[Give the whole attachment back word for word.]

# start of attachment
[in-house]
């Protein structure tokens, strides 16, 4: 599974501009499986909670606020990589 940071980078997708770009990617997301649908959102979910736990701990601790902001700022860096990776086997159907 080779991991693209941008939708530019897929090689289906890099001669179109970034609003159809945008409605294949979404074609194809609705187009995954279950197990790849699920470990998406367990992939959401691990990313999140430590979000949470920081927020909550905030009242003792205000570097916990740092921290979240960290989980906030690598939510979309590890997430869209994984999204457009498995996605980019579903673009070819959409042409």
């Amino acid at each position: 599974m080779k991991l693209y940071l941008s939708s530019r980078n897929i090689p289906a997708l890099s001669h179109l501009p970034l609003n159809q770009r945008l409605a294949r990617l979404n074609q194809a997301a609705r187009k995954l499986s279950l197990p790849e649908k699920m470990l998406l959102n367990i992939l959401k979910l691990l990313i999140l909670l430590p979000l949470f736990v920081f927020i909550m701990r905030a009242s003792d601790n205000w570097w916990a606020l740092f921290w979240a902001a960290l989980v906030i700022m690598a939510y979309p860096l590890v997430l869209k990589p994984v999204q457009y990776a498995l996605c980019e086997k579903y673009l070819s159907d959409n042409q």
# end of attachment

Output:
[in-house]
């Protein structure tokens, strides 16, 4: 599974501009499986909670606020990589 940071980078997708770009990617997301649908959102979910736990701990601790902001700022860096990776086997159907 080779991991693209941008939708530019897929090689289906890099001669179109970034609003159809945008409605294949979404074609194809609705187009995954279950197990790849699920470990998406367990992939959401691990990313999140430590979000949470920081927020909550905030009242003792205000570097916990740092921290979240960290989980906030690598939510979309590890997430869209994984999204457009498995996605980019579903673009070819959409042409």
């Amino acid at each position: 599974m080779k991991l693209y940071l941008s939708s530019r980078n897929i090689p289906a997708l890099s001669h179109l501009p970034l609003n159809q770009r945008l409605a294949r990617l979404n074609q194809a997301a609705r187009k995954l499986s279950l197990p790849e649908k699920m470990l998406l959102n367990i992939l959401k979910l691990l990313i999140l909670l430590p979000l949470f736990v920081f927020i909550m701990r905030a009242s003792d601790n205000w570097w916990a606020l740092f921290w979240a902001a960290l989980v906030i700022m690598a939510y979309p860096l590890v997430l869209k990589p994984v999204q457009y990776a498995l996605c980019e086997k579903y673009l070819s159907d959409n042409q």